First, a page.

Living in the shadow feels like the safe place to be. No harm for them, no harm for me but life is short, and it’s time to be free. Love who you love, because life isn’t guaranteed, smile.       -Gloria Carter (Sing)

For Jay-Z, life in the shadows has only gotten him so far. While It has been four years since Jay-Z released his previous project “Magna Carta Holy Grail” he has been able to maintain a spot in the elite of the hip-hop industry through new business ventures and featured verses. In addition, parts of his personal struggle began to unravel in the public eye.

It started with the infamous elevator incident in 2014 at The Standard High Line hotel, but as time moved forward the world would start to realize that Jay-Z’s elite status was more human than we may have thought. It was already evident that he was trying to navigate through his current life from his earlier days in Marcy projects, but that journey would create new internal battles that would eventually pour into the public eye through news developments or his wife Beyonce’s album “Lemonade.”

Jay-Z could have lived by the first couple of bars his mother says at the end of “Smile.” He didn’t have to drop another album now that he has dynamic artists like J. Cole, Rihanna, and DJ Khaled flourishing under his label, Roc Nation, as well as festivals like Made In America selling out every single year. Jay-Z could’ve just remained in the shadows and let the money speak for itself.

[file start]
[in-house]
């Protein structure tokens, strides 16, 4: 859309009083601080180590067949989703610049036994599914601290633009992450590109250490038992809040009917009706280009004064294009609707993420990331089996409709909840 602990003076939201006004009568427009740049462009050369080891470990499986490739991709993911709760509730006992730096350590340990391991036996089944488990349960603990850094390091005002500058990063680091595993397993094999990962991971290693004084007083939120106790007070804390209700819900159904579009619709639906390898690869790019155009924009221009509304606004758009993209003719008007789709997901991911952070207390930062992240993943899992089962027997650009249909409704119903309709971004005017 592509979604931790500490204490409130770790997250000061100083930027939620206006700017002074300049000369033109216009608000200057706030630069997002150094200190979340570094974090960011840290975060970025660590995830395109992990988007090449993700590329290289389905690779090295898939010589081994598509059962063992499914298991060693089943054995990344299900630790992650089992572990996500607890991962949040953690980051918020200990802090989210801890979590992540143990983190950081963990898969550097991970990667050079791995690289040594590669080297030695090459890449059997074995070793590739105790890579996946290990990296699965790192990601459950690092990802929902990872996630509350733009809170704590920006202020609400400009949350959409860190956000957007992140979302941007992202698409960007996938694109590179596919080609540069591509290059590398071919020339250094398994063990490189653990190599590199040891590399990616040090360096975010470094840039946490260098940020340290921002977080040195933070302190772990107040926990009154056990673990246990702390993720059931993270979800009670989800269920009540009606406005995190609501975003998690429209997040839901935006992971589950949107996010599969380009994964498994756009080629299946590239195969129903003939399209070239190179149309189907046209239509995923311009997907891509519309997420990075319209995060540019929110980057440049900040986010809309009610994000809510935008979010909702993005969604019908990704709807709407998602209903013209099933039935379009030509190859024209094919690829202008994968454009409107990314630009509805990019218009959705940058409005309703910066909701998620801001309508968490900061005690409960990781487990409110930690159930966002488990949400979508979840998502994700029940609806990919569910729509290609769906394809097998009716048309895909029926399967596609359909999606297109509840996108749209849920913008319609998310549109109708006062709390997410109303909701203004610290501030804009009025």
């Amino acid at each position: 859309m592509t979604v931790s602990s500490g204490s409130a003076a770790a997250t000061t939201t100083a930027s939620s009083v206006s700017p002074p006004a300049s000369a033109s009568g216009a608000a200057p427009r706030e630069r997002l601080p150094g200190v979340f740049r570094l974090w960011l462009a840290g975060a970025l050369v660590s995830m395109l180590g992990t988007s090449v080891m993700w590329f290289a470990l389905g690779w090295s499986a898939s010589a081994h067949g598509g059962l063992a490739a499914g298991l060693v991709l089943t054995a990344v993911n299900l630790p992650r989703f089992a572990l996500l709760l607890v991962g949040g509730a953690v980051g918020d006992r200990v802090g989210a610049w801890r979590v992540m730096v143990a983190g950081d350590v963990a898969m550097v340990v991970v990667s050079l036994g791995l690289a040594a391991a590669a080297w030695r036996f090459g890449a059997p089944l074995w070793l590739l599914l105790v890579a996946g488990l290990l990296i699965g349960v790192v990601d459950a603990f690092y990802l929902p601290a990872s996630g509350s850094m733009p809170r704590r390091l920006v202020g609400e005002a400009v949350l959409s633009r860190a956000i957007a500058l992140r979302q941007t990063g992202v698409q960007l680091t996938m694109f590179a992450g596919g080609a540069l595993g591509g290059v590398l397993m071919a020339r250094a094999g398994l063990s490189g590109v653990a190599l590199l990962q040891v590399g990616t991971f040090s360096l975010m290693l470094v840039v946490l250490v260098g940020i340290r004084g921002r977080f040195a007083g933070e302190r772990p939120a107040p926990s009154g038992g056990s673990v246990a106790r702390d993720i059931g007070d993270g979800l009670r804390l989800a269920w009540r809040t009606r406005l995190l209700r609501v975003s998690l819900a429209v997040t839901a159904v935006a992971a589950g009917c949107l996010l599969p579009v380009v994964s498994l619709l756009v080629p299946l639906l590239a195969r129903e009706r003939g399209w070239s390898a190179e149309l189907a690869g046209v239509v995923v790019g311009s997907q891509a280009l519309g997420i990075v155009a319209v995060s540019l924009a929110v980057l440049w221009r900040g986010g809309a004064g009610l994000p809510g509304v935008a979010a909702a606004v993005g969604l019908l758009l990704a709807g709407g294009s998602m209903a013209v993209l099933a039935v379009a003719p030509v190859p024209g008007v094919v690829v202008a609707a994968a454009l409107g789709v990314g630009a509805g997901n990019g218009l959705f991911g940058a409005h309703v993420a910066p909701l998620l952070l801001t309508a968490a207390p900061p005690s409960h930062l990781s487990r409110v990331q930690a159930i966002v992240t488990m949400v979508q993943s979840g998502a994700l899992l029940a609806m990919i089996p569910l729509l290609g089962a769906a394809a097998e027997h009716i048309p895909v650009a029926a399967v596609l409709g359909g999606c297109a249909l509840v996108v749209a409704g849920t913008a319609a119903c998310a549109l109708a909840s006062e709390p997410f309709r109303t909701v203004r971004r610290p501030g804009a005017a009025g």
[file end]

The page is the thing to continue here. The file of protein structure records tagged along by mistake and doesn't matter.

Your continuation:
However, when Sean Carter announced his album 4:44 would release June 30, those questions would arise once again through the idea of asking what Jay would talk about. What we ended up getting is a project that many people didn’t see coming. With “The Story of OJ” already getting attention for its video using images recalling racist cartoons from the 1900’s cartoons Jay’s first single alone was a foreshadowing of what was to come.

But with each  it seems like this album means more to Black people than it means the hip hop community or Jay himself.

Although 4:44 is brief compared to Jay-Z’s other projects, there were several elephants in the room that he didn’t leave out. The first had to be conflicts with other rappers in the game. Hov is not the type to get into IG beef with Soundcloud rapper, he has conflicts with politicians, companies and superstars.

He uses a story about Prince to talk about ruthlessness of the record industry and its effects in “Caught Their Eyes,” shows his disdain for Bill Cosby and older Black culture figures for their lack of support on the track “Family Feud” and apologizes to Beyonce. Jay made sure he left no victims unscathed on this album.

Each beat has a roaring type of feel with samples of classic songs from Stevie Wonder, The Fugees, and Sister Nancy. The album has that classic 2000’s New York appeal, yet with a modern twist with Damian Marley, Beyonce and Frank Ocean also adding their spin to the album.

“4:44” reveals Jay’s private life behind the shadows that he’s maneuvered through these past few years. If the Brooklyn mogul never released any more music after “4:44,” we could at least walk away with one thing in mind: This is the most personal Jay-Z album possibly ever.